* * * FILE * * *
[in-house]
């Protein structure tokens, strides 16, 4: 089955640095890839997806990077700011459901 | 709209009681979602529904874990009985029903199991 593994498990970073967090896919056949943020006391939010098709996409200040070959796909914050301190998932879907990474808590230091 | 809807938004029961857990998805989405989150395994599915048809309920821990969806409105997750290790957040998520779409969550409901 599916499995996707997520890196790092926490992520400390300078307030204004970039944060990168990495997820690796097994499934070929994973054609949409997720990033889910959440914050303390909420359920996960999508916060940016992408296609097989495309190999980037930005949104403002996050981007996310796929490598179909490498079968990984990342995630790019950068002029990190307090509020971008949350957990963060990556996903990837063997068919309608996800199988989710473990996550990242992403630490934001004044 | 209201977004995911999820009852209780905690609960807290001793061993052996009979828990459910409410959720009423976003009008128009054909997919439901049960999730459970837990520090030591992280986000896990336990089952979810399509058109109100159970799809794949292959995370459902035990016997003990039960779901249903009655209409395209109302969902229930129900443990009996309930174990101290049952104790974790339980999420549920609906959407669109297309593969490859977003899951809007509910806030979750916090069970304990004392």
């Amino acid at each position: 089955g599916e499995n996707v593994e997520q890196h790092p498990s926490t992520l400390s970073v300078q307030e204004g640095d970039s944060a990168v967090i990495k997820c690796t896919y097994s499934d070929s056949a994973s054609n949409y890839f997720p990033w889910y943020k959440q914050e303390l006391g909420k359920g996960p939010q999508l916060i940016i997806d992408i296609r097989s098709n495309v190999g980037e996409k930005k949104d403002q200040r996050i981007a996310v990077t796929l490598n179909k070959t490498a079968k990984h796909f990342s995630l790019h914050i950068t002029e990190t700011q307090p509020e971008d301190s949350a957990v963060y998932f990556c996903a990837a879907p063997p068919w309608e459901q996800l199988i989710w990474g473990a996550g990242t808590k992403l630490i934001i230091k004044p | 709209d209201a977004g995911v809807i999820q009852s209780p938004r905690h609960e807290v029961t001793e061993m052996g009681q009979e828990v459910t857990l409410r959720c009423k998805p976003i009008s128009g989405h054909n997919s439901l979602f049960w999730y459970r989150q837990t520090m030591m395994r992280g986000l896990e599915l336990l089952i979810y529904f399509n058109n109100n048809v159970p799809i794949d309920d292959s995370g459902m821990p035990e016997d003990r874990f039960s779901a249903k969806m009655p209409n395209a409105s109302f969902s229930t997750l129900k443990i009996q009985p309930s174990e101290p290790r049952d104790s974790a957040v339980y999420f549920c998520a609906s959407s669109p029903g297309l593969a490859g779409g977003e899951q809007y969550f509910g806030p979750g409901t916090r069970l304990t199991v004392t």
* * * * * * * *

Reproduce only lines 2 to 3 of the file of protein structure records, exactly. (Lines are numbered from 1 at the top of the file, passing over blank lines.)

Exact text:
């Protein structure tokens, strides 16, 4: 089955640095890839997806990077700011459901 | 709209009681979602529904874990009985029903199991 593994498990970073967090896919056949943020006391939010098709996409200040070959796909914050301190998932879907990474808590230091 | 809807938004029961857990998805989405989150395994599915048809309920821990969806409105997750290790957040998520779409969550409901 599916499995996707997520890196790092926490992520400390300078307030204004970039944060990168990495997820690796097994499934070929994973054609949409997720990033889910959440914050303390909420359920996960999508916060940016992408296609097989495309190999980037930005949104403002996050981007996310796929490598179909490498079968990984990342995630790019950068002029990190307090509020971008949350957990963060990556996903990837063997068919309608996800199988989710473990996550990242992403630490934001004044 | 209201977004995911999820009852209780905690609960807290001793061993052996009979828990459910409410959720009423976003009008128009054909997919439901049960999730459970837990520090030591992280986000896990336990089952979810399509058109109100159970799809794949292959995370459902035990016997003990039960779901249903009655209409395209109302969902229930129900443990009996309930174990101290049952104790974790339980999420549920609906959407669109297309593969490859977003899951809007509910806030979750916090069970304990004392």
């Amino acid at each position: 089955g599916e499995n996707v593994e997520q890196h790092p498990s926490t992520l400390s970073v300078q307030e204004g640095d970039s944060a990168v967090i990495k997820c690796t896919y097994s499934d070929s056949a994973s054609n949409y890839f997720p990033w889910y943020k959440q914050e303390l006391g909420k359920g996960p939010q999508l916060i940016i997806d992408i296609r097989s098709n495309v190999g980037e996409k930005k949104d403002q200040r996050i981007a996310v990077t796929l490598n179909k070959t490498a079968k990984h796909f990342s995630l790019h914050i950068t002029e990190t700011q307090p509020e971008d301190s949350a957990v963060y998932f990556c996903a990837a879907p063997p068919w309608e459901q996800l199988i989710w990474g473990a996550g990242t808590k992403l630490i934001i230091k004044p | 709209d209201a977004g995911v809807i999820q009852s209780p938004r905690h609960e807290v029961t001793e061993m052996g009681q009979e828990v459910t857990l409410r959720c009423k998805p976003i009008s128009g989405h054909n997919s439901l979602f049960w999730y459970r989150q837990t520090m030591m395994r992280g986000l896990e599915l336990l089952i979810y529904f399509n058109n109100n048809v159970p799809i794949d309920d292959s995370g459902m821990p035990e016997d003990r874990f039960s779901a249903k969806m009655p209409n395209a409105s109302f969902s229930t997750l129900k443990i009996q009985p309930s174990e101290p290790r049952d104790s974790a957040v339980y999420f549920c998520a609906s959407s669109p029903g297309l593969a490859g779409g977003e899951q809007y969550f509910g806030p979750g409901t916090r069970l304990t199991v004392t």